Jean-Yves: They were after my dad — but you can’t get the dad and leave the children. We were all scared, but my younger brothers and sister didn’t know as much as me.

Do you feel safe in the United States?

Jean-Yves: People know we’re from Rwanda, but they don’t know our story. They treat us nice, especially the Nationalities Service Center; they helped me go to school, and next year I’m going to college, and after that, I want to be a doctor.

Where do you want to go to medical school?

Jean-Yves: Anywhere!

How did the Nationality Service Center help when you reached Philadelphia?

Jean-Bosco: After landing in New York we were driven to the Philadelphia airport where we met our case manager and an interpreter. [They brought us] to this house and explained how we use everything, like the fridge, the restroom, everything. The following day the case manager took us to the main office where there are many activities and they gave us a schedule for one month. We met the health team and many people. We went to NSC every day from Monday through Friday — it’s like a school.

After just three weeks Jean-Yves had a job in a restaurant. In March my wife got a job in catering, and in April I got a job at the same restaurant with my son. NSC is very good because they helped us get jobs.

You’ve been here for seven months, what do you think of the United States?

Jean-Bosco: The USA is a good country — it’s a safe place, it’s a country free from torture. It’s a country where you can get a job — everything is fine in the USA. All of our children are in school, we don’t have a problem with food because we have jobs. It’s a good country.

What is your long-term hope?

Jean-Bosco: Everyone must plan for their future. I want to see my children finish school and working. I want my own house and my own car, today we use the public bus. I also want a [steady] job — it’s hard work in a restaurant. We want to stay in the USA, especially Philadelphia. We are waiting to apply for green cards. NSC calls you after eighteen months to start the process.

Today man many Americans don’t want refugees – what would you say to them?

Jean-Bosco: We didn’t ask to be refugees. [We would have preferred to stay in our own country] — we came here because we weren’t safe.

How would you explain to Americans why they should welcome you and value the contributions you and your family will make to this county as good citizens?

Jean-Bosco: I’m not able to prove how I will be a good citizen, but I can tell you that my first goal is to work hard. When you work you give taxes to the government which means you are building the country with others. We came on February 6, 2018, and three of us were employed within two months — it means that we contributed to the government as soon as we got here and that’s the proof, I can give you.

When you have a job, you can get food and everything for yourself without waiting for assistance from the government; if you don’t contribute to tax it gives a bad name to refugees that they are coming to live off of the government.

(He said with great pride that the sofas we were sitting on, the big screen TV in the corner, and the computer being used by the children were all purchased with earnings from their jobs.)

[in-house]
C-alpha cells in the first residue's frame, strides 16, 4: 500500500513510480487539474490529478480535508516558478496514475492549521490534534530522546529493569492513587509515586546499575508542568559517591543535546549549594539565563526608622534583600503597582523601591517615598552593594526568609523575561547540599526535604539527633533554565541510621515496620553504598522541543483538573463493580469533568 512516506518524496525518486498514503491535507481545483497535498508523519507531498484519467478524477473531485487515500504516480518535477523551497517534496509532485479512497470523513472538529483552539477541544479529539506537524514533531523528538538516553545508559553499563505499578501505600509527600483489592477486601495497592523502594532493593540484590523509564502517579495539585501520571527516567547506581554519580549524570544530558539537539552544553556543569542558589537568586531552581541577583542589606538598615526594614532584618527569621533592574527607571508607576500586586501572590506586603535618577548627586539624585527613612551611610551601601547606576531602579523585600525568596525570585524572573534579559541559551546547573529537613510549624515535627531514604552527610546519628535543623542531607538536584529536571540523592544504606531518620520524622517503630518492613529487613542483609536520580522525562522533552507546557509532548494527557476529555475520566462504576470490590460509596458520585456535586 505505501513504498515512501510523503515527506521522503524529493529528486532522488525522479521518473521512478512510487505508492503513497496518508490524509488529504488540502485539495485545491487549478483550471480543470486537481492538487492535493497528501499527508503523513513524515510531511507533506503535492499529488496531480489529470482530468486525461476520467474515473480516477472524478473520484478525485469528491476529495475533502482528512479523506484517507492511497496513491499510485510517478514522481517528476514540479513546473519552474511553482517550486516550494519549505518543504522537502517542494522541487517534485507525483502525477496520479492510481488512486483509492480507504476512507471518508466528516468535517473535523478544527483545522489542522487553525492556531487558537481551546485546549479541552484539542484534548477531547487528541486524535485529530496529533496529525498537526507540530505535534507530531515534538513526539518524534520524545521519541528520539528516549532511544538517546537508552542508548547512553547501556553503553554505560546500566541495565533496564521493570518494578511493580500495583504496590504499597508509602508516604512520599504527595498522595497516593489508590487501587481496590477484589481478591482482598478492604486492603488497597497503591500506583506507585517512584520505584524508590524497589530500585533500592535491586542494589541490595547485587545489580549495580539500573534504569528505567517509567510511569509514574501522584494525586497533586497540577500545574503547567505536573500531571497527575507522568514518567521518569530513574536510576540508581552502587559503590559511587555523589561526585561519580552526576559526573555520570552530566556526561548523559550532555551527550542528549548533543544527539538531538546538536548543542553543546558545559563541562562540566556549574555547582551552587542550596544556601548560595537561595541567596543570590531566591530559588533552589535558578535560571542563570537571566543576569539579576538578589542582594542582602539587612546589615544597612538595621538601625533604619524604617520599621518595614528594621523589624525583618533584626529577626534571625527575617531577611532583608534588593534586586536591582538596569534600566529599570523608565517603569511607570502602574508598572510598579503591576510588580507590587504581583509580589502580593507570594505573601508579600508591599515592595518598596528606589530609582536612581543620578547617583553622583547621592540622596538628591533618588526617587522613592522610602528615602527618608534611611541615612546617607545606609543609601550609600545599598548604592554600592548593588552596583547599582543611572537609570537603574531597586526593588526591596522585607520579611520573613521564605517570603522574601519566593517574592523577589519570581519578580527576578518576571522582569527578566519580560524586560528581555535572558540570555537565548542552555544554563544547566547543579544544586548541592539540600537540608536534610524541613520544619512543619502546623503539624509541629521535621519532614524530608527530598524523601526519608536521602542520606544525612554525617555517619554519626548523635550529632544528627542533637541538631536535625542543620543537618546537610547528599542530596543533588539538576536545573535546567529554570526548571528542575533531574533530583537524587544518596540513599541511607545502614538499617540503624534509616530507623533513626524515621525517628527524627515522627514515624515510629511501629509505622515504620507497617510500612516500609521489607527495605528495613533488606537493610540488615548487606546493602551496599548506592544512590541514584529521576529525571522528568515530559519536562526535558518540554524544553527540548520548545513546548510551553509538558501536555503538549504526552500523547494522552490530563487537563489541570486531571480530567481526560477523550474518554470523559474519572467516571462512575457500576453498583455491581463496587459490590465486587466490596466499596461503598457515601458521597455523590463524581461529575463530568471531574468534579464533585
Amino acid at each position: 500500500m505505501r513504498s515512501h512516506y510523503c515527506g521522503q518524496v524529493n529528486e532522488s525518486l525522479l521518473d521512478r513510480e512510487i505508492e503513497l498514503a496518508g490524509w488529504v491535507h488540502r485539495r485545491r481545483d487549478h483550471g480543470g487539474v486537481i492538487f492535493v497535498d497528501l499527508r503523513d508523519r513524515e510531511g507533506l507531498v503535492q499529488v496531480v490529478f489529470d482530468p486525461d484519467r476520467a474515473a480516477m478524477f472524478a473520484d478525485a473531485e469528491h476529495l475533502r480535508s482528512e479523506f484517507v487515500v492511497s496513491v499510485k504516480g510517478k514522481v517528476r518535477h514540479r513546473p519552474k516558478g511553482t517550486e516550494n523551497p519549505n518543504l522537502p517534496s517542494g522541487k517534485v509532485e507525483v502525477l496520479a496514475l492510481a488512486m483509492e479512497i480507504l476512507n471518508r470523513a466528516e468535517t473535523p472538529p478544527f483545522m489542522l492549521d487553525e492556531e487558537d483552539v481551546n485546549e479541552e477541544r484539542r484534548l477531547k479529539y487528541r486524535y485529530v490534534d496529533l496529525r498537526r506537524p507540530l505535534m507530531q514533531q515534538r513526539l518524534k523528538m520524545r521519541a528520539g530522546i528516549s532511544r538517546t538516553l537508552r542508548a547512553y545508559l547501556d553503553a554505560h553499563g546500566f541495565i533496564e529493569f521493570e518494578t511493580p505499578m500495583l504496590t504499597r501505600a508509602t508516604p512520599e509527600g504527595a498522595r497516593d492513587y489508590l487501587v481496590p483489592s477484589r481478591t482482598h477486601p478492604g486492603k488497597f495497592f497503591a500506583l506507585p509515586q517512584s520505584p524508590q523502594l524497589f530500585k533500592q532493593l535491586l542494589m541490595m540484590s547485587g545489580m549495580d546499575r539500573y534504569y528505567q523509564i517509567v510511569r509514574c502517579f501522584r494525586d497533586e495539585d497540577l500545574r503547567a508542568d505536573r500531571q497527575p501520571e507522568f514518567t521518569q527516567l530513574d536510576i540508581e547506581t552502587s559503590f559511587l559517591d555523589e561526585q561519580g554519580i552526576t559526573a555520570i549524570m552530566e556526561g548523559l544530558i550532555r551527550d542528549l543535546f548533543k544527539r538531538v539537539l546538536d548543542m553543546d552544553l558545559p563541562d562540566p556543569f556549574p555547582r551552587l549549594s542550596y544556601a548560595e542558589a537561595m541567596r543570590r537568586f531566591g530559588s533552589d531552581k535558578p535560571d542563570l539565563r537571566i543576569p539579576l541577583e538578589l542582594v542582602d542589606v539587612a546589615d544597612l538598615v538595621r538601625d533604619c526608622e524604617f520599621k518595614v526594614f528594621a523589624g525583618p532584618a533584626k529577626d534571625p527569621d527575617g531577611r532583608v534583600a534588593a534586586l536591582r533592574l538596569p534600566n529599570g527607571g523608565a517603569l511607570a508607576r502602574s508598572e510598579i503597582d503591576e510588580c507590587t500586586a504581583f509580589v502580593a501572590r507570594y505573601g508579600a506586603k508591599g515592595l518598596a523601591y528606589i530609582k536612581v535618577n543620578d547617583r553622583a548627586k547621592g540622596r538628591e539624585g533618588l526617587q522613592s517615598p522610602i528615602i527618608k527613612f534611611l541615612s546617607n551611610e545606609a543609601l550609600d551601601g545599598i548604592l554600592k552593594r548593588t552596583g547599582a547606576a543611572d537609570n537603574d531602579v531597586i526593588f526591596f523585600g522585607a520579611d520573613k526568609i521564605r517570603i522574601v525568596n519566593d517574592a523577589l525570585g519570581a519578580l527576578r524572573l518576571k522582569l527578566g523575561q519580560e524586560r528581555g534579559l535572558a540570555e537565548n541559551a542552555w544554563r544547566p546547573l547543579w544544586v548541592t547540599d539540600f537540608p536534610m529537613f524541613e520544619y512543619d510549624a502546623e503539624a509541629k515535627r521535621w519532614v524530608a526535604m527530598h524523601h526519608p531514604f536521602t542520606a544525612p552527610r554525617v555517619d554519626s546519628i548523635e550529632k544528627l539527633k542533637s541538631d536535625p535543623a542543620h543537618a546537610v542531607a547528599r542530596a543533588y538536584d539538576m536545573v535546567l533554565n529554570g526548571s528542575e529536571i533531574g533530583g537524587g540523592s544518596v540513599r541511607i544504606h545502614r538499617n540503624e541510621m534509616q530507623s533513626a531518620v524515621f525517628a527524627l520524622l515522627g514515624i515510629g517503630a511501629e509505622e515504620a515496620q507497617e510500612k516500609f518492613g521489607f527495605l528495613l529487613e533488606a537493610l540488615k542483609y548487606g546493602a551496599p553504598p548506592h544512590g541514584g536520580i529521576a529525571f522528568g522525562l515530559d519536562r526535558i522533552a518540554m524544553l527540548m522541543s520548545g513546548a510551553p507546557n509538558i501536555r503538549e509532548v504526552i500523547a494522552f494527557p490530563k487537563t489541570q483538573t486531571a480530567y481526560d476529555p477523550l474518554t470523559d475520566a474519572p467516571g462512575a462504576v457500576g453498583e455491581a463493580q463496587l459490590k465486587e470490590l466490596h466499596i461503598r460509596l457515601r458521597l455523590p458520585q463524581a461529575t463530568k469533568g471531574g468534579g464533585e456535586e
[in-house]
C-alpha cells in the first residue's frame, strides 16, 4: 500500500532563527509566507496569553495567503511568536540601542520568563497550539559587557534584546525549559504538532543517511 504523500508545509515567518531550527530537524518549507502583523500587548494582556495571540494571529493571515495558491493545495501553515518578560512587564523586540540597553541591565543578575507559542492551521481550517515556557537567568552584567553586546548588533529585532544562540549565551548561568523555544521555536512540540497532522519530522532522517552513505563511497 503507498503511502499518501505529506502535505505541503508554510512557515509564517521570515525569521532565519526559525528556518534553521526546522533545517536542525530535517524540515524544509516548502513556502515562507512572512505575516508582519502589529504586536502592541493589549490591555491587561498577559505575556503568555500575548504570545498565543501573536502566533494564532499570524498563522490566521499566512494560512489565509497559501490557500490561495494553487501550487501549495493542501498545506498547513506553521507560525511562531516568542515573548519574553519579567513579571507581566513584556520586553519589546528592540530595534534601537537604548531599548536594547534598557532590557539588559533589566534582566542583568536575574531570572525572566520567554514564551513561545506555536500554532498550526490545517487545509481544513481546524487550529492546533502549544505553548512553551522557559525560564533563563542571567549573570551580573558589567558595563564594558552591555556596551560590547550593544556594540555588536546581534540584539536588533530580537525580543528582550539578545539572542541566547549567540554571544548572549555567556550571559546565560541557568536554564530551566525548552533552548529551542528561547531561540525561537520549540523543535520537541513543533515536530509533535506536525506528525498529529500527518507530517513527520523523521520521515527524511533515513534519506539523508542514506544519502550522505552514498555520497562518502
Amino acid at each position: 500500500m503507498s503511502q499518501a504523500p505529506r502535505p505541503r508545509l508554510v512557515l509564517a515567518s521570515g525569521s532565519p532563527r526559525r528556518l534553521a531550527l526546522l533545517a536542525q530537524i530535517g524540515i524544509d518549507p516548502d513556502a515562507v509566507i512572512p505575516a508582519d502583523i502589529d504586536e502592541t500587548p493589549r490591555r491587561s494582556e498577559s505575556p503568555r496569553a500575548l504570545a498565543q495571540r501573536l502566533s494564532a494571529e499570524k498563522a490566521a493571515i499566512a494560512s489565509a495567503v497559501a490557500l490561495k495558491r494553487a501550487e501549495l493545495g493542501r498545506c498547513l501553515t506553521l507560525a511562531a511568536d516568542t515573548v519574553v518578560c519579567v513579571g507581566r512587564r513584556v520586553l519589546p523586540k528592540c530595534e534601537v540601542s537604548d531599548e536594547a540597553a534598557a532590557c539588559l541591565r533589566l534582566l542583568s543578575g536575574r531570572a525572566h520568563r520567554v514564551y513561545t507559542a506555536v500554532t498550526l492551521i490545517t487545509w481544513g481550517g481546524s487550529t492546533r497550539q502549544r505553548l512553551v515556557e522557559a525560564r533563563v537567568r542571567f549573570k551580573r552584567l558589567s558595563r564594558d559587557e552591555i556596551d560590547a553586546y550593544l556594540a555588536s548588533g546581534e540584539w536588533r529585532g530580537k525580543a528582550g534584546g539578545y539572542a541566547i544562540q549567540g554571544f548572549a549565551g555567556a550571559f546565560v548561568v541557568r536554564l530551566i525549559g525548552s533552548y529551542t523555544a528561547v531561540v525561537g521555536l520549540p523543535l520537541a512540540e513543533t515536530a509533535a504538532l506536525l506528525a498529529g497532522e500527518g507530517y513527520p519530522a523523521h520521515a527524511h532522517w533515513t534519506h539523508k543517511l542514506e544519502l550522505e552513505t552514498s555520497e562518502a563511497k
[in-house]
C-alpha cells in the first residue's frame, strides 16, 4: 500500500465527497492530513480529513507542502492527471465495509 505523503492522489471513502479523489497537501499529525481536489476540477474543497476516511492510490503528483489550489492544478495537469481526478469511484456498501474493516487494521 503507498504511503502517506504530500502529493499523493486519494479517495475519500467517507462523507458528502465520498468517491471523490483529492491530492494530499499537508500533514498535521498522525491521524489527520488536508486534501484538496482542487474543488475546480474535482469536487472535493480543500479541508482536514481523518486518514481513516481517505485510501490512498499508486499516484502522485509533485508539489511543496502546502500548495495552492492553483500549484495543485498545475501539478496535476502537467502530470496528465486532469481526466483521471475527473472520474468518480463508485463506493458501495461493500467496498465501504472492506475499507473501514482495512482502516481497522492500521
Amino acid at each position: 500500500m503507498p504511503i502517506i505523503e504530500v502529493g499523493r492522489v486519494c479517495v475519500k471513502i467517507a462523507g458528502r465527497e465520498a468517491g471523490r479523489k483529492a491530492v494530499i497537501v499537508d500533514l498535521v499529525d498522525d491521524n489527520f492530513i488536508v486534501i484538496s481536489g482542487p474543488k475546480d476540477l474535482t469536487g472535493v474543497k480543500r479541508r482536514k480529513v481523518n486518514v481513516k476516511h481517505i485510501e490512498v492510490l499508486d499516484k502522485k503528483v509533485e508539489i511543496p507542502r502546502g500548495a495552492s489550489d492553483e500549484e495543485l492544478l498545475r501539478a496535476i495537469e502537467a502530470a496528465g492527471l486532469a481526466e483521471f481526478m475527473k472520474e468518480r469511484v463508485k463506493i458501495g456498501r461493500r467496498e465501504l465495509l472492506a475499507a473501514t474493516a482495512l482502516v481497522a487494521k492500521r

You and your family are doing very well in the United States, but what did you leave behind in Rwanda?

Jean-Bosco: We have a big family with many uncles and aunts, and my firstborn is [still] in Rwanda — he has a different mother. It’s difficult to leave your home country but when we came here NSC received us and helped us to know what to do in a new place.

One final question: do you relive the torture you received in Rwanda.

Jean-Bosco: Yes — imagine someone who spent ten months under torture, can you ever forget that?

When I went out of the restaurant where I work to throw away trash, I saw someone being beaten — I just remembered how I was beaten.


Author’s Note

We ended with a family portrait of these new Americans, left to right: Aline (18); Bernard (9); Jean-Yves (20); Jean-Bosco (48); Robert (11); Alphonsine (43).

The two-hour interview seemed no more than a minute as I was totally transfixed by the Ngarama’s. Jean-Bosco brought into vivid reality what refugee status is all about — people fleeing for their lives. This is not an academic concept: turning a blind eye should not be an option — though it often is.

After taking the family portrait and shaking hands with the children, Jean-Bosco and Alphonsine walked me onto their porch for a few final words. As we chatted, Alphonsine stooped to the floor. I looked down and saw that one of my shoelaces was untied and without a word she was tying it — I literally couldn’t breathe. As she stood, I thanked her but didn’t make a big deal out of it, even though it was so big — a tiny act of kindness the likes of which I had never experienced. My goal is to find the humanity of refugees, and in that moment, it found me.

I left thinking that when their plane touched down at JFK airport on February 6, 2018, the shining star of the United States of America burned a little brighter. Their proven strength and resilience will surely bring value to this country, and that is their commitment… We need more Ngarama’s.


I hope this photo essay will help challenge the false narrative about immigrants and refugees that is being promoted in some quarters.

This article has been edited for length and clarity. To read the whole essay, visit